One group of voters that Republicans have always relied on is disappearing, and it has major consequences for how the party will look in the future.
White evangelical Protestants have been a dependable base for Republican candidates for decades. In both the 2008 and 2012 presidential elections, as Robert P. Jones points out in The Atlantic, "roughly three-quarters of white born-again Christians supported GOP nominees John McCain (73%) and Mitt Romney (78%)."
But the effect of their support is diminishing: Not because evangelicals have changed allegiances, but because their numbers are plummeting.
The evangelical population has dropped by 4% since 2007, and the Southern Baptist Convention "has reported steady declines in membership and new baptisms," as noted by The Atlantic.
It's part of a generational shift. What's causing the endangerment of evangelical Protestants? Generational differences are certainly a factor. The Atlantic reports that "white evangelical Protestants constitute roughly 3 in 10 (29%) seniors (age 65 and older)" whereas "they account for only 1 in 10 (10%) members of the Millennial generation (age 18-29)."
In other words, young evangelicals aren't replacing older evangelicals at a fast enough pace to maintain the group's electoral influence.
The plunge in evangelicals' influence can be attributed to the rise of two populations: nonblack ethnic minorities and religiously unaffiliated Southerners. Religiously unaffiliated voters tend to vote for Democrats, as you can see in the chart below, and they're making up a larger share of the vote in the South:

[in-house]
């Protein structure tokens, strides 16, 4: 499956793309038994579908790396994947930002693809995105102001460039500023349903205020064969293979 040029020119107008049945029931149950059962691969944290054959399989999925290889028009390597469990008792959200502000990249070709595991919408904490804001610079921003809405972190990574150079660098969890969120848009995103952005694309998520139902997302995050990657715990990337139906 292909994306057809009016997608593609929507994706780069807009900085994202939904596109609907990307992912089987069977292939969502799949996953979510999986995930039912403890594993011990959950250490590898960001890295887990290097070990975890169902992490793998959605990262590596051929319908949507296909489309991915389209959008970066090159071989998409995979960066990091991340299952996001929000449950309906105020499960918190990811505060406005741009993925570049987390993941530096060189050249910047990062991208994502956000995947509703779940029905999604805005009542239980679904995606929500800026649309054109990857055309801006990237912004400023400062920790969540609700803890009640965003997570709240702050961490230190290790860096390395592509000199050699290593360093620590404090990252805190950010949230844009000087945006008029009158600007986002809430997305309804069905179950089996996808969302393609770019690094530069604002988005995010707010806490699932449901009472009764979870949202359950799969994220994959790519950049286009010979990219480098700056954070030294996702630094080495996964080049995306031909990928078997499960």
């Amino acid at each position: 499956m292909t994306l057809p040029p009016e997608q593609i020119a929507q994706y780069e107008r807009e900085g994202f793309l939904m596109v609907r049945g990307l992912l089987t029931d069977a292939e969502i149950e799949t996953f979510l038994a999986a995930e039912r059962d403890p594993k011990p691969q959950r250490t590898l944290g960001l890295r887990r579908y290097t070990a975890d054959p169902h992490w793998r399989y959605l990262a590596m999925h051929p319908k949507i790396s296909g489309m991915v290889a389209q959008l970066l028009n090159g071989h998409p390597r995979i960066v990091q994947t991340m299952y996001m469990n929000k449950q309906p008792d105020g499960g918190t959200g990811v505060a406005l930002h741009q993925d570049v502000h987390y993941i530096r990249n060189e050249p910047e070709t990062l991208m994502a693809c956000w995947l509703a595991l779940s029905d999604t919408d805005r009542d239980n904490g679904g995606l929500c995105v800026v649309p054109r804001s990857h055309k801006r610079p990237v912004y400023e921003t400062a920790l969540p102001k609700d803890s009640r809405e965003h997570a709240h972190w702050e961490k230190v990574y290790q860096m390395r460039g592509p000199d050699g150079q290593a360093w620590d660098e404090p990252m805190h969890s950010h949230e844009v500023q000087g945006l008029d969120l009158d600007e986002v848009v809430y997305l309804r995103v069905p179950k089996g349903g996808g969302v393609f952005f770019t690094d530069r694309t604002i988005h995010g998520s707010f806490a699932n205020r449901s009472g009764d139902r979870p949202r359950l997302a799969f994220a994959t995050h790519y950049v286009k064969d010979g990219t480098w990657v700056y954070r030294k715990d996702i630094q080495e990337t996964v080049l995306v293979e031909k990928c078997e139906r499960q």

According to the Pew Research Center, "the nation's racial and ethnic minority groups — especially Hispanics — are growing more rapidly than the non-Hispanic white population." Between 2000 and 2010, the Hispanic population accounted for 56% of all population growth, Esri found in 2012. That growth is expected to increase steadily in the future:
These increases, coupled with the decline of white evangelical Protestants, could spell trouble for the Republican Party, which historically has struggled to appeal to minority demographics. Despite this, the underlying dynamics aren't likely to be of much help to the Democrats this year.
The Atlantic contends that the population shifts could be felt particularly in Arkansas, Kentucky, Louisiana, Georgia and North Carolina. But while the margins in these Senate races "are less than five percentage points," Republicans look poised to win at least 4 of 5.
Although the numbers may not be stark enough to swing things Democrats' favor in the midterms, the decline of evangelicals and the rise of minorities may give Democrats a chance in future races. Republicans better step up their game, or pretty soon they, too, might be endangered.
h/t The Atlantic
This post has been updated.